Posts Tagged ‘buzz pollination’

Importance of bumble bees

August 20, 2011

Bumble bee on butterfly weed

Bumble bees are excellent pollinators and they are used in agriculture. In some cases they are more efficient than honey bees, the jack of all trades of the pollinators’ world. They are particularly important when the flowers require buzz pollination, a task that honey bees never mastered. Such behavior is described and illustrated here: Bumble bees as pollinators.

Tomato growers, especially those who grow tomatoes in large greenhouses, use the services of bumble bees. Bumble bee colonies are relatively easy to raise and to maintain; thus a whole minor industry has developed. Several bumble bee breeders provide queens and special boxes where the queen can raise a whole colony, along with instructions on how many boxes are needed per acre of plants and how much sugary water should be added to their diet. Tomatoes are good at supplying pollen but not nectar and bumble bees, like all other bees, require both.

Confusing bumble bee

Confusing bumble bee

There is great concern about the possibility of carrying pathogens when these boxes are shipped to other places. Also there is the possibility of honey bees passing their pathogens to bumble bees. It is important to take precautions to avoid such consequences.

In addition to being important in agriculture bumble bees, along with many other species of bees, pollinate a large number of native flowers and thus contribute to the normal functioning of ecosystems.

Common eastern bumble bee

Common eastern bumble bee

Bumble bees. Introduction

Beginners Guide to Pollinators and Other Flower Visitors

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Bumble bees as pollinators

July 6, 2011

Pollination

Impatient bumble bee and impatiens. It fits like a glove

Bumble bees collect nectar and pollen to feed the babies and that is how they pollinate many flowers. Some are generalists that visit many different kinds of flowers while others are more specialized. The species with longer tongues show a preference for flowers with deeper throats although they can also reach the nectar of flatter flowers. Those with shorter tongues are more limited in their choices. Body size also matters; larger bumble bees may keep the smaller ones from visiting favorite flowers.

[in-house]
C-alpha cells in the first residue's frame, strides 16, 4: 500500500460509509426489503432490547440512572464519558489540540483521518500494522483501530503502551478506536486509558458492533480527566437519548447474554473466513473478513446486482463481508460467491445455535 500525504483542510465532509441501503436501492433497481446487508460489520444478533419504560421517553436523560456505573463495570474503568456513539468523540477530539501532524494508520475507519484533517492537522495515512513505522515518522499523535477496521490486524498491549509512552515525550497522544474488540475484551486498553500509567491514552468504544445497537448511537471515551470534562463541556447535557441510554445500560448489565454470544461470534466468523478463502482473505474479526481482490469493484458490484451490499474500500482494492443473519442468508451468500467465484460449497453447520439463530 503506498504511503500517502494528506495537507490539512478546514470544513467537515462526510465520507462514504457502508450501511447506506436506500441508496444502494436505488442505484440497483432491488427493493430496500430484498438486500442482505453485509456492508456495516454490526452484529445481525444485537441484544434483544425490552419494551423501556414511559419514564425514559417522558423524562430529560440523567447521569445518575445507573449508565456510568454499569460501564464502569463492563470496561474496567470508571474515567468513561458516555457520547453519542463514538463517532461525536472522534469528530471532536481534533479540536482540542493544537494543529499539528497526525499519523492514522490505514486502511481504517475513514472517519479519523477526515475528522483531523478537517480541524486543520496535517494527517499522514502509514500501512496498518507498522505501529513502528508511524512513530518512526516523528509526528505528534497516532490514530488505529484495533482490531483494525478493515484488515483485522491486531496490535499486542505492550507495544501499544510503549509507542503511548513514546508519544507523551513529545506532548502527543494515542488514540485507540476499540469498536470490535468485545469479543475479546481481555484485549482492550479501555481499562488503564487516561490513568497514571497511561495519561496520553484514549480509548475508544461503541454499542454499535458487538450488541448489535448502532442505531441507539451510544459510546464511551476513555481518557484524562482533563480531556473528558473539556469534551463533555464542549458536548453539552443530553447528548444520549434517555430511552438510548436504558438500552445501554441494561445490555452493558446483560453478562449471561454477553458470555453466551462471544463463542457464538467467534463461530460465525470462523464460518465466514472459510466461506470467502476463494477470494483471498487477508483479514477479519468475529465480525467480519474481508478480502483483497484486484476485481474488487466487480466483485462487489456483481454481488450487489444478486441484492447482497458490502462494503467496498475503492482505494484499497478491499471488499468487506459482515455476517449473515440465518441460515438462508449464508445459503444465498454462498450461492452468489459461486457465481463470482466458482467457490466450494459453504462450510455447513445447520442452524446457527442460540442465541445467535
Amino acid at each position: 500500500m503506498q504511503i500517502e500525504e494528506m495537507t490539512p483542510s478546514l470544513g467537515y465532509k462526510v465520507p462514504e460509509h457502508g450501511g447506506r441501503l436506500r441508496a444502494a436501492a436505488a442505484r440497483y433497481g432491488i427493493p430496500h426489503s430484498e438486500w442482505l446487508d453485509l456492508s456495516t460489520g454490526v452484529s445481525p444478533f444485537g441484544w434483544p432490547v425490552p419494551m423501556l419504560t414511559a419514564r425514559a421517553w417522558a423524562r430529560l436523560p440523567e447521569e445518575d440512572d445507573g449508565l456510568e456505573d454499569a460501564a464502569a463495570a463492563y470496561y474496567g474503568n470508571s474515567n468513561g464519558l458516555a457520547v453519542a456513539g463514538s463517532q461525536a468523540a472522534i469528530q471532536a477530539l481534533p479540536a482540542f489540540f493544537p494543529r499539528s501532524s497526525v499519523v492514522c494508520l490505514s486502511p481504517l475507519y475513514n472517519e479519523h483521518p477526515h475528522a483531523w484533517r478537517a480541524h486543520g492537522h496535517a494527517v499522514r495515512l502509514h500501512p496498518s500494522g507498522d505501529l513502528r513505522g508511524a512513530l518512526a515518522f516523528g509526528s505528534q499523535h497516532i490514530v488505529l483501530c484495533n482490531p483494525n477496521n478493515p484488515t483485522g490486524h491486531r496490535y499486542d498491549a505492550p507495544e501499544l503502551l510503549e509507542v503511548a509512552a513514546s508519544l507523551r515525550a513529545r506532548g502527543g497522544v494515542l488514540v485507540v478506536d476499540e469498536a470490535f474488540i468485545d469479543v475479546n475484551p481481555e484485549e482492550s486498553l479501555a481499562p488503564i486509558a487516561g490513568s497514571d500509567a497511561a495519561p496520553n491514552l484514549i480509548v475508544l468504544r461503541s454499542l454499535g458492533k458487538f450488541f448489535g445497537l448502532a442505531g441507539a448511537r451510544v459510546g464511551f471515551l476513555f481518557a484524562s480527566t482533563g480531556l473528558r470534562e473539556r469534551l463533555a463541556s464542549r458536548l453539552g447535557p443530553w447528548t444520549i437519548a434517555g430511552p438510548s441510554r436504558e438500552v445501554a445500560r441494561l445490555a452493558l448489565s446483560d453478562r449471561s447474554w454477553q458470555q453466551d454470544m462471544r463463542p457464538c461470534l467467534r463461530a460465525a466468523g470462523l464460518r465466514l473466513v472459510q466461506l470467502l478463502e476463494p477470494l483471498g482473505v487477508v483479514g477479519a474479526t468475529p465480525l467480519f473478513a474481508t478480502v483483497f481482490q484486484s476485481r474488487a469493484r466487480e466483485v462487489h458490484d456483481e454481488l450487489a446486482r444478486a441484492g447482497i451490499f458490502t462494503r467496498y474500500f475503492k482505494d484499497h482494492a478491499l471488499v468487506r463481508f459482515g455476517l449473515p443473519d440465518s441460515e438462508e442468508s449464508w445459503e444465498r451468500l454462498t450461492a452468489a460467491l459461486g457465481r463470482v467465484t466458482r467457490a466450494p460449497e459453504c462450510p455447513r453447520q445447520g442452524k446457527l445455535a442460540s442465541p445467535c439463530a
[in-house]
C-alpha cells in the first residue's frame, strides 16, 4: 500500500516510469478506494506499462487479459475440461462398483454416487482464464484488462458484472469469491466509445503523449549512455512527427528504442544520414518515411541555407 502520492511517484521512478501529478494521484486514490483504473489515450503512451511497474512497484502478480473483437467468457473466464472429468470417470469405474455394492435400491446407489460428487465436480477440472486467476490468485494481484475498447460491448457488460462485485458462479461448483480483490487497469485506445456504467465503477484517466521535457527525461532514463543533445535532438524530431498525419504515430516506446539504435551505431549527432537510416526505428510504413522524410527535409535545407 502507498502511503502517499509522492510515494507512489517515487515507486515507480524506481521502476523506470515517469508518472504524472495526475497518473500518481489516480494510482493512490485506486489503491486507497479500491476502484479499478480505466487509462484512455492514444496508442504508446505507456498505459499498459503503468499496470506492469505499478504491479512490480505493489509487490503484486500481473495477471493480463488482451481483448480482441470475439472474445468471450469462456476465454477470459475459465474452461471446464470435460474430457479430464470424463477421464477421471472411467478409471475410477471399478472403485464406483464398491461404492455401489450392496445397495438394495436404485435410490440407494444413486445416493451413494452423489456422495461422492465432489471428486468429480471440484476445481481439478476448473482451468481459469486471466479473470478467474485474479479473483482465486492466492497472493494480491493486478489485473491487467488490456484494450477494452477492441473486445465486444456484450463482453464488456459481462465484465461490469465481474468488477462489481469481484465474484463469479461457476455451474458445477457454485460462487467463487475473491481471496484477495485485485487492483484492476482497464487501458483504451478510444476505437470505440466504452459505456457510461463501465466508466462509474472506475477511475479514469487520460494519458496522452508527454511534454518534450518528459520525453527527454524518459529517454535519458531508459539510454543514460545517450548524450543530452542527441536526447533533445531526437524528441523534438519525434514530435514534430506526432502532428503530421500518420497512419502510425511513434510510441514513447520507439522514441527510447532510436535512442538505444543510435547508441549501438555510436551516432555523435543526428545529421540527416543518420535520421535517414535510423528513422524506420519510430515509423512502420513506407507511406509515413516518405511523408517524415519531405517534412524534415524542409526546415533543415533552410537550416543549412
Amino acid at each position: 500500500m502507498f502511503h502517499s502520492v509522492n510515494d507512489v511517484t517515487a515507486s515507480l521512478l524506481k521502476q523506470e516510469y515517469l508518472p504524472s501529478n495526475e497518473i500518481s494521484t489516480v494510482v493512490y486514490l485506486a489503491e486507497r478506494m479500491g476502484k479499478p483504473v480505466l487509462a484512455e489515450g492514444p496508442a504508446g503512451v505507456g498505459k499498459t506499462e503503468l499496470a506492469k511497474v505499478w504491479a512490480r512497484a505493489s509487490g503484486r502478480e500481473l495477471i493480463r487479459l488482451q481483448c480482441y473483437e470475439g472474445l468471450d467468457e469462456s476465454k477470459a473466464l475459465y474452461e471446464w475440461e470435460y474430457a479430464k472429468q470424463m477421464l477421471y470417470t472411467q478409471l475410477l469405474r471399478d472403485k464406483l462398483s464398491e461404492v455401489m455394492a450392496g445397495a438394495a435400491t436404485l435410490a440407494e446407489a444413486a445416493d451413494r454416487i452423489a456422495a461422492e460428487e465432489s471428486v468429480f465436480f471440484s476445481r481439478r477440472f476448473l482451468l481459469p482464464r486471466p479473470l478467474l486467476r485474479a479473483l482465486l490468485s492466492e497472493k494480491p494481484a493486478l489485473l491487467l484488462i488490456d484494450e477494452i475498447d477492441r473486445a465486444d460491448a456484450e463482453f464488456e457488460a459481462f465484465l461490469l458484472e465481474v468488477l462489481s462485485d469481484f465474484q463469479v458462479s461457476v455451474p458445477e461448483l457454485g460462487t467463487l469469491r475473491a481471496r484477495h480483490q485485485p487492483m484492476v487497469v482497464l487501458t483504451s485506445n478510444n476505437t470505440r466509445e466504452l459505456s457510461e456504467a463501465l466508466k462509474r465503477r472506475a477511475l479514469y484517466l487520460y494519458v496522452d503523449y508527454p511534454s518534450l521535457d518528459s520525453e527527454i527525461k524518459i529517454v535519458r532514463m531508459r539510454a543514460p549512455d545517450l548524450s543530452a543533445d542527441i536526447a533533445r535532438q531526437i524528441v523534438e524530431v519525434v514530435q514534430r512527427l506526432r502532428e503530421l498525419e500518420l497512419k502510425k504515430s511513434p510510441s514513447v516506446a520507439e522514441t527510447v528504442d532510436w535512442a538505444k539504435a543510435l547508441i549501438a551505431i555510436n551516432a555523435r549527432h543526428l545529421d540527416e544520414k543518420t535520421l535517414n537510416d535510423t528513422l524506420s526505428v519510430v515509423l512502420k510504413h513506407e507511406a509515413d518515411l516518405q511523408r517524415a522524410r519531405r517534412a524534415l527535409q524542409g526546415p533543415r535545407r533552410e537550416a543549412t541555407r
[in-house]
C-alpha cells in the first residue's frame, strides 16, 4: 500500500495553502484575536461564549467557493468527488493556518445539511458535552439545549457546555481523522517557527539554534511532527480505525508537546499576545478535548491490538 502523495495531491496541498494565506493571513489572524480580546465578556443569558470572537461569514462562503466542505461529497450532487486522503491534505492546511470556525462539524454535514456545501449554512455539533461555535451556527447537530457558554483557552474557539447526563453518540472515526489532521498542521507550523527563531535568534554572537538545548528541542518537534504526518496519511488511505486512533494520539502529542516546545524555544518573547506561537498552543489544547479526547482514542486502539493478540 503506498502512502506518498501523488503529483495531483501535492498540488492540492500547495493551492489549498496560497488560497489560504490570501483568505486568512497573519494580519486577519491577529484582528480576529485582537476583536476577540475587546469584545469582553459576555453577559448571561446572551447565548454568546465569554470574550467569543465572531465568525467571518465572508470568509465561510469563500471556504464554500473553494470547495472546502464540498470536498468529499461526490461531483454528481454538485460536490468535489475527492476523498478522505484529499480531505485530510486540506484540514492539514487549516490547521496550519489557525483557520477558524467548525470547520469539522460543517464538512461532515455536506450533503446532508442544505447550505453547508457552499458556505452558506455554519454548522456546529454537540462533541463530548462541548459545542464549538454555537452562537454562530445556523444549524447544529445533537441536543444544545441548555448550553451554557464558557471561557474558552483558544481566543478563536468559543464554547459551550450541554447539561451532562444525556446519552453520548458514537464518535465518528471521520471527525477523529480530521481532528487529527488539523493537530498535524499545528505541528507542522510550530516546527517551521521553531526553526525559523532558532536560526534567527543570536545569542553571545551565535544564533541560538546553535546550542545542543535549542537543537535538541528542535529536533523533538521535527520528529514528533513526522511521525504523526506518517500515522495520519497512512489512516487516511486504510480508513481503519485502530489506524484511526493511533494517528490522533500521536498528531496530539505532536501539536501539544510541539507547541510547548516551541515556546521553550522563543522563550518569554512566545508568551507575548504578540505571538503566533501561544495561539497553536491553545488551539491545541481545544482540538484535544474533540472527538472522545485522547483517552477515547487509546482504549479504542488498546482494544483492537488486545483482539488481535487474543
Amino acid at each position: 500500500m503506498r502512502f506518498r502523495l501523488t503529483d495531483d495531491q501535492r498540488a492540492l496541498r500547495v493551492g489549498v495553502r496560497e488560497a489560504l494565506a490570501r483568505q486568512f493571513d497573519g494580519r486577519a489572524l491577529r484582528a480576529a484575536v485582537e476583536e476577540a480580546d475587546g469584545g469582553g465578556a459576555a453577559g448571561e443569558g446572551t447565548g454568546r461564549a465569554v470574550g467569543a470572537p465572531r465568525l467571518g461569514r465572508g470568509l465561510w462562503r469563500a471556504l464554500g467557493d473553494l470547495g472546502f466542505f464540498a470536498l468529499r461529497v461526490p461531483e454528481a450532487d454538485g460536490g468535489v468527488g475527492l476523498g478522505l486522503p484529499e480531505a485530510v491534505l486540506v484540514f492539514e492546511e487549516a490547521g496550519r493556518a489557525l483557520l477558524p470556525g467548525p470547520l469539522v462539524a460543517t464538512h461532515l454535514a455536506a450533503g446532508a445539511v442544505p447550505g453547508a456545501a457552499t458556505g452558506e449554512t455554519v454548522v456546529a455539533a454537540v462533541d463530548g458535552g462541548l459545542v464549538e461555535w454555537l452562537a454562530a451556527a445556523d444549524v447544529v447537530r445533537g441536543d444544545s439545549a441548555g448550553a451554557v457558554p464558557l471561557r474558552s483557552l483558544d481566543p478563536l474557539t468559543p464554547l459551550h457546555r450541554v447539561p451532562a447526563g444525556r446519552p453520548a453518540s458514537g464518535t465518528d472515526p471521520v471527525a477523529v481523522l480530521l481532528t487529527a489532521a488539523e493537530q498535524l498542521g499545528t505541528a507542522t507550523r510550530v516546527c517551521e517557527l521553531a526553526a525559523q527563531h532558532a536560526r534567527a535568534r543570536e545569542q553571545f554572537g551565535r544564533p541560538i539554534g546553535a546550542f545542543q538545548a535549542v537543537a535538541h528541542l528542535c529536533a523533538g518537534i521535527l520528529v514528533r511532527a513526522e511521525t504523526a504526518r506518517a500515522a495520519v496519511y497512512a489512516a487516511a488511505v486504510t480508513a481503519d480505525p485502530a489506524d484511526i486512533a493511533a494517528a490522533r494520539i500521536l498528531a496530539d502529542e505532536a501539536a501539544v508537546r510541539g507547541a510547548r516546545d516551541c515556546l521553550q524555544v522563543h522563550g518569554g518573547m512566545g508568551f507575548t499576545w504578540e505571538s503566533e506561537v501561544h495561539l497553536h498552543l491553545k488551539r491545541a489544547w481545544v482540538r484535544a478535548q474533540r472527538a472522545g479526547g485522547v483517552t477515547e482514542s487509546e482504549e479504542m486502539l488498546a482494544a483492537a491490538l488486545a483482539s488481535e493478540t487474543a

buzz pollination

Turtlehead. In and out with great skill

Because of their wide geographic distribution and long season (from spring to fall), they are pollinators of a wide array of wild flowers, as well as some important crops such as tomatoes, eggplants, alfalfa and clover.

One interesting feature of bumble bee pollination is that they can practice the so called buzz pollination, a deed that honey bees never mastered. Some flowers don’t have ready available pollen; instead they keep it inside the anthers. Only a pore at the tip of the anther allows the pollen to escape. For that it is necessary to shake the anther, just like a saltshaker. Bumble bees and a number of native bees are pros at this shaking. They use their flight muscles to cause a vibration, easily heard if you are near. Plants in the tomato family, such as tomatoes, peppers, eggplants, and members of the Ericaceae family, such as azaleas and rhododendrons, blueberries, cranberries and a few other berries, require this form of pollination.


Buzz pollination of azaleas. Notice the buzzing sound

Bumble bees. Introduction

Buzz pollination of Senna

Beginners Guide to Pollinators and Other Flower Visitors